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120. The Magic Mousetrap

Switzerland, 1926: the Doctor finds himself halfway up an Alpine mountainside, on his way to an exclusive sanatorium for the rich and famous run by the Viennese alienist Ludovic ‘Ludo’ Comfort. In between bouts of electric shock therapy, Ludo’s patients – including faded music hall turn Harry Randall, chess grandmaster Swapnil Khan and Lola Luna, darling of the Weimar cabaret scene – fill their time with endless rounds of Snap!, among other diversions.

But the Doctor soon suspects that someone’s playing an altogether more sinister game. Someone with a score to settle…
Sylvester McCoy (The Doctor), Sophie Aldred (Ace), Philip Olivier (Hex), Paul Anthony-Barber (Ludovic Comfort), Joan Walker (Lola Luna), Nadim Sawalha (Swapnil Khan), Nadine Lewington (Queenie Glasscock), Andrew Fettes (Harry Randall), Andrew Dickens (Herbert Randall)
Written By
Directed By
Ken Bentley


102 rating(s) submitted

0% (0/7) of raters say this story requires listening to previous stories.

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Rated 10/10 on 7/21/14 9:26 am
Rated 6/10 on 7/20/14 2:48 am
Rated 7/10 on 7/3/14 5:47 am
Rated 8/10 on 7/2/14 3:54 pm
Rated 8/10 on 4/30/14 10:35 am
Rated 9/10 on 2/1/14 10:44 am
Rated 6/10 on 2/1/14 2:36 am
Rated 10/10 on 1/21/14 8:55 pm
Rated 8/10 on 1/19/14 8:41 pm
Rated 6/10 on 12/18/13 1:54 pm


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10 Rated 10/10 on 2/1/14 3:12 pm
2 out of 2 found this review helpful.
One of my personal favourites. Taking place in a loony house in Switzerland (apparently), we get a great cast of characters, along with an amnesiac Doctor, a hilarious script and a sense of wonderment. It starts out as a mismatch, purposefully of course, and the plot slowly comes together as important details get revealed, and eventually it becomes one of the smartest plots Big Finish has pulled off, in my opinion.

Ace and Hex spend a lot of this story working in the shadows. Not as epic as A Death in the Family, but a lot more fun and slightly more believable. As I mentioned the Doctor suffers from amnesia due to a factor in his master plan, and it's great to see Seven as somewhat of a confused old man, and even better to see him in control afterwards.

The Celestial Toymaker is one of my favourite villains in the series, despite his awful TV serial. This time he takes the form of a wooden doll, who was defeated by his victims with the help of the Doctor, and imprisoned in their minds. Until it's revealed that he was in control all along. A very, very good twist. He also gets one of the most gruesome scenes I've ever heard during one of his games, as he electrocutes one of his victims to death.
Review By Gcookscotland
Rated 10/10 on 5/27/13 1:24 pm
0 out of 1 found this review helpful.
The Doctor takes on the toymaker in a confusing episode but it excellent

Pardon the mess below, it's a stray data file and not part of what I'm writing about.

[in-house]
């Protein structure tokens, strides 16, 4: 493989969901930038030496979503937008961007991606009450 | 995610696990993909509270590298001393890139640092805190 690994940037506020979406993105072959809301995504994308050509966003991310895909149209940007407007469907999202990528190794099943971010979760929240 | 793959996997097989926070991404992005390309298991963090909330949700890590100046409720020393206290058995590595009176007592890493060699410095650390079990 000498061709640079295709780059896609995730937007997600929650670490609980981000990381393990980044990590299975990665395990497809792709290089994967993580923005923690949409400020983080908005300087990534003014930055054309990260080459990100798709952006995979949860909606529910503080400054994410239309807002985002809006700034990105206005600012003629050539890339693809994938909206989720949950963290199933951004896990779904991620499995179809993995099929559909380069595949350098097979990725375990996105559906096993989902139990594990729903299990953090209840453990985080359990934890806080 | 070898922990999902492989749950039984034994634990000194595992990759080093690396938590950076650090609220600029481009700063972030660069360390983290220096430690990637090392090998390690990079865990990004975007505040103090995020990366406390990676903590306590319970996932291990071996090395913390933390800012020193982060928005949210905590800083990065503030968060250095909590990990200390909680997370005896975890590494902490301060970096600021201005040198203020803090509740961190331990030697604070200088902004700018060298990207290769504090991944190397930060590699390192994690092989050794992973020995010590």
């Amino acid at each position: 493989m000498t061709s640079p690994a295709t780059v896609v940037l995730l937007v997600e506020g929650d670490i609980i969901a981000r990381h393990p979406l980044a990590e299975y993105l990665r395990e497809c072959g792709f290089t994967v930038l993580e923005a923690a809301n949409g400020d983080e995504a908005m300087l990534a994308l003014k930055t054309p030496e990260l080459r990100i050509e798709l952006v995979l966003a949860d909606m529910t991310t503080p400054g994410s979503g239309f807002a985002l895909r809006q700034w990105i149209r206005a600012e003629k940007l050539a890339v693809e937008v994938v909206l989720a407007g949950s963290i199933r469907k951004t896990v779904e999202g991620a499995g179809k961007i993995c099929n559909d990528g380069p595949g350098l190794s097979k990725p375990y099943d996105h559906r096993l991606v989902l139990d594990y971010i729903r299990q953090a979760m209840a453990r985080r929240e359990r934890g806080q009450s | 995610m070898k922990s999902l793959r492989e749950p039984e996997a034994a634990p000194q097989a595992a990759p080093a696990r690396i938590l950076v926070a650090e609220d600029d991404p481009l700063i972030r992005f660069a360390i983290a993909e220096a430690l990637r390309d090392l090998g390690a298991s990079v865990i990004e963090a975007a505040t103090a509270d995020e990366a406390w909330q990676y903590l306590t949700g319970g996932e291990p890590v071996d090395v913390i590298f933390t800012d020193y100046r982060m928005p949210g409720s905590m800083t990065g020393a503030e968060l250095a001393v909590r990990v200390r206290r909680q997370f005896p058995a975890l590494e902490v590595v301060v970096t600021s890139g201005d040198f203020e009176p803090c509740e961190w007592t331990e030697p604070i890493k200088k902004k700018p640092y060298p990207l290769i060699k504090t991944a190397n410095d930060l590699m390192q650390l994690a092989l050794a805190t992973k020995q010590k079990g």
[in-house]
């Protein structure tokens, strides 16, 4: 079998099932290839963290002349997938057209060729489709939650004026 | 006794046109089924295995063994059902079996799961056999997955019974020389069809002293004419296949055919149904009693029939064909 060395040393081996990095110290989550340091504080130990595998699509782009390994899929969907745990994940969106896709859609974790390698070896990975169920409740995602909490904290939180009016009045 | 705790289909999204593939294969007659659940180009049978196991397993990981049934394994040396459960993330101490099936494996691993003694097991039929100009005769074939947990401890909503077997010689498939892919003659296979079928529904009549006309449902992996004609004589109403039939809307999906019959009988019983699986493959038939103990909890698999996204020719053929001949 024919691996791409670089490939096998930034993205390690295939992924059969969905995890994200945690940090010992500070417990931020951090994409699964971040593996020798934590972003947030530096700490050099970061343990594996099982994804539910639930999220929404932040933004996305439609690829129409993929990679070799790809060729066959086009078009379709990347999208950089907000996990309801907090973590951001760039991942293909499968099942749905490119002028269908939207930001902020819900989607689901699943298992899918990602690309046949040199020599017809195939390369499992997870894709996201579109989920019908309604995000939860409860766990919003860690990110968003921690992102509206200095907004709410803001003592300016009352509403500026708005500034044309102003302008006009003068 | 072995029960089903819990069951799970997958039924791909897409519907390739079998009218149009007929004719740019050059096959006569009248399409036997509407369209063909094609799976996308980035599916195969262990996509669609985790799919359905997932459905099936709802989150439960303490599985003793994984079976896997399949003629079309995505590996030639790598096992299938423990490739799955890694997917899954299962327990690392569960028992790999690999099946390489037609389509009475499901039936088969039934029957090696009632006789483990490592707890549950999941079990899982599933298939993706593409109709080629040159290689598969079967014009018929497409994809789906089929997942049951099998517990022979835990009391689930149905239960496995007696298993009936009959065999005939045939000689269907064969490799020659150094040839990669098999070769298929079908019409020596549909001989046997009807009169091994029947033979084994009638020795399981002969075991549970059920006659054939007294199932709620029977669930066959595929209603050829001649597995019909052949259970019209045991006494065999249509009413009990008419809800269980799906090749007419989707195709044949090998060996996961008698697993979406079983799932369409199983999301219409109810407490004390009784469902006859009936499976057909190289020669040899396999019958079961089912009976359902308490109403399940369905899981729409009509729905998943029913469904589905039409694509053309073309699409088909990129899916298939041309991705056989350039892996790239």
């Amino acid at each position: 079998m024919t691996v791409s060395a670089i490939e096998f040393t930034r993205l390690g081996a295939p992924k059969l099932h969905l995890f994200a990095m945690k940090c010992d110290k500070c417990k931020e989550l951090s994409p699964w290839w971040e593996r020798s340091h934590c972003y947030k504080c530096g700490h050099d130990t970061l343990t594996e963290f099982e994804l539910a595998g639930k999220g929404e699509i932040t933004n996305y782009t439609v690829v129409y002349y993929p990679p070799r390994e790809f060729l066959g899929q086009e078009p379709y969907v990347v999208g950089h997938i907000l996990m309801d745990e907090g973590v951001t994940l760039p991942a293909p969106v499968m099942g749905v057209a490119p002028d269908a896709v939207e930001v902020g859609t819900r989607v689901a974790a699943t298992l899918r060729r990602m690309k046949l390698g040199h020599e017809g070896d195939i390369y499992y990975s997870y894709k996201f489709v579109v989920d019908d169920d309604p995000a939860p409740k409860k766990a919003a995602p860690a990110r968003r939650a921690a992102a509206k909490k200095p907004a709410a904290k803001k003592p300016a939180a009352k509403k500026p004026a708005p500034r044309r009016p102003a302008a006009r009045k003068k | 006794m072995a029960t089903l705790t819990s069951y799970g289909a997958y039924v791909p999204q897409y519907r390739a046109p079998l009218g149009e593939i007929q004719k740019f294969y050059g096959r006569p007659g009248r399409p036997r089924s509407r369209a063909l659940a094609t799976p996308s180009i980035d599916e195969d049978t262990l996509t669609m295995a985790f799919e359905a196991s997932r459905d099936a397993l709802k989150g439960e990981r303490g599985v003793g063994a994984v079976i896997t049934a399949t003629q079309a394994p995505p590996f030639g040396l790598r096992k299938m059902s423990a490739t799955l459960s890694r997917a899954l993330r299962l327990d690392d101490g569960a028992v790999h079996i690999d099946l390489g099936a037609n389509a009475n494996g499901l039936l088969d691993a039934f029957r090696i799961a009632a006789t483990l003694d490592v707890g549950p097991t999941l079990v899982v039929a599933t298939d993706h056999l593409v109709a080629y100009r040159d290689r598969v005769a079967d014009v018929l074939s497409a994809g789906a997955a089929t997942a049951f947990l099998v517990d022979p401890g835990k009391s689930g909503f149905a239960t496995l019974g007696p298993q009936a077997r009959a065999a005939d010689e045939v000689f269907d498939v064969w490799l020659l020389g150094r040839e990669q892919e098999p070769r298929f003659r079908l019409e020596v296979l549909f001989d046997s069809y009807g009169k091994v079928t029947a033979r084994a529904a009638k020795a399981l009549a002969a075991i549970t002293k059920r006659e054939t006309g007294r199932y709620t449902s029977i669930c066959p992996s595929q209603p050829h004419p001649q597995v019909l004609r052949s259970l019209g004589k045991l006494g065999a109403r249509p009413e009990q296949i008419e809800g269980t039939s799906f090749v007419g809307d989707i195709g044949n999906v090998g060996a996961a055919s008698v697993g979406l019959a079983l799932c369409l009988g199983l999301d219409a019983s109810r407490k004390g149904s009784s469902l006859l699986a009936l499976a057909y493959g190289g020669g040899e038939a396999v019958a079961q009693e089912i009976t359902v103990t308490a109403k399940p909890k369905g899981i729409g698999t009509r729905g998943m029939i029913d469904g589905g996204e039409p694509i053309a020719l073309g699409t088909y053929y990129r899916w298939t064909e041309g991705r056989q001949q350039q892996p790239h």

Reviewer Says: No previous stories required.
Review By chriswannell
Rated 10/10 on 7/20/11 1:13 pm
0 out of 1 found this review helpful.
I really enjoyed this play and can't praise it enough. Well worth listening to with enough weirdness to keep you bemused but it all makes sence in the end.
Review By EscapeSwitch
Rated 10/10 on 11/24/10 3:44 pm
1 out of 1 found this review helpful.

Another highly effective story from Matthew Sweet, "The Magic Mousetrap" gives us more of what made "Year Of The Pig" so enjoyable. The dialogue is especially sparky, and also very funny in places. We have a strange situation made all the stranger for its familiar trappings and characters, and the tragic plight of the sanatorium inhabitants is rather more skillfully drawn than that of their counterparts in "The Celestial Toymaker". Sylvester McCoy gets to exercise his more madcap side during the Snakes & Ladders sequence, and he's a joy to listen to. Ace and Hex too get to enjoy themselves a little more than is usual, Sophie Aldred and Philip Olivier clearly having fun as Bunty and Bobo.

"The Magic Mousetrap" evokes the Seventh Doctor era brilliantly, is original and exciting, and you'll rarely hear a better Big Finish.
Review By Timelord63
Rated 10/10 on 10/12/10 6:08 pm
1 out of 1 found this review helpful.
A real standout classic full of clever and witty writing. On first listen and with no foreknowledge of the story, the mystery of the situation is fascinating and incredibly well done (though I'd guessed the foe from the pre-release info - no spoilers, but for me, yay!! :)). On a second listen it manages the impossible and gets better! Superb stuff.
Review By jhuxford
Rated 10/10 on 8/18/10 5:33 pm
1 out of 1 found this review helpful.
The story probably leaves the listener thinking "what the Hell's going on?" for half an episode too long.

Still, this is superb work from Matthew Sweet - intriguing, smart and echoingly eerie. And a real shift in style after "Year of the Pig" (another excellent release.)
Review By fadladder
Rated 10/10 on 8/18/10 5:33 pm
0 out of 1 found this review helpful.
Fantastic story well told with great acting. Who could want more?
Review By Sibarite
Rated 9/10 on 1/3/13 5:38 pm
0 out of 1 found this review helpful.
How surprising that this was so good! The only complaint could be that i found it a tad long as most of the first 3 episodes is largely just filled with weird events and even stranger dialogue and characters but it fits perfectly with the appearance of the "surprise" villain and the resolution. Creepy, scary and insane - perfect 7th Doctor material.
Review By Megaplumfinity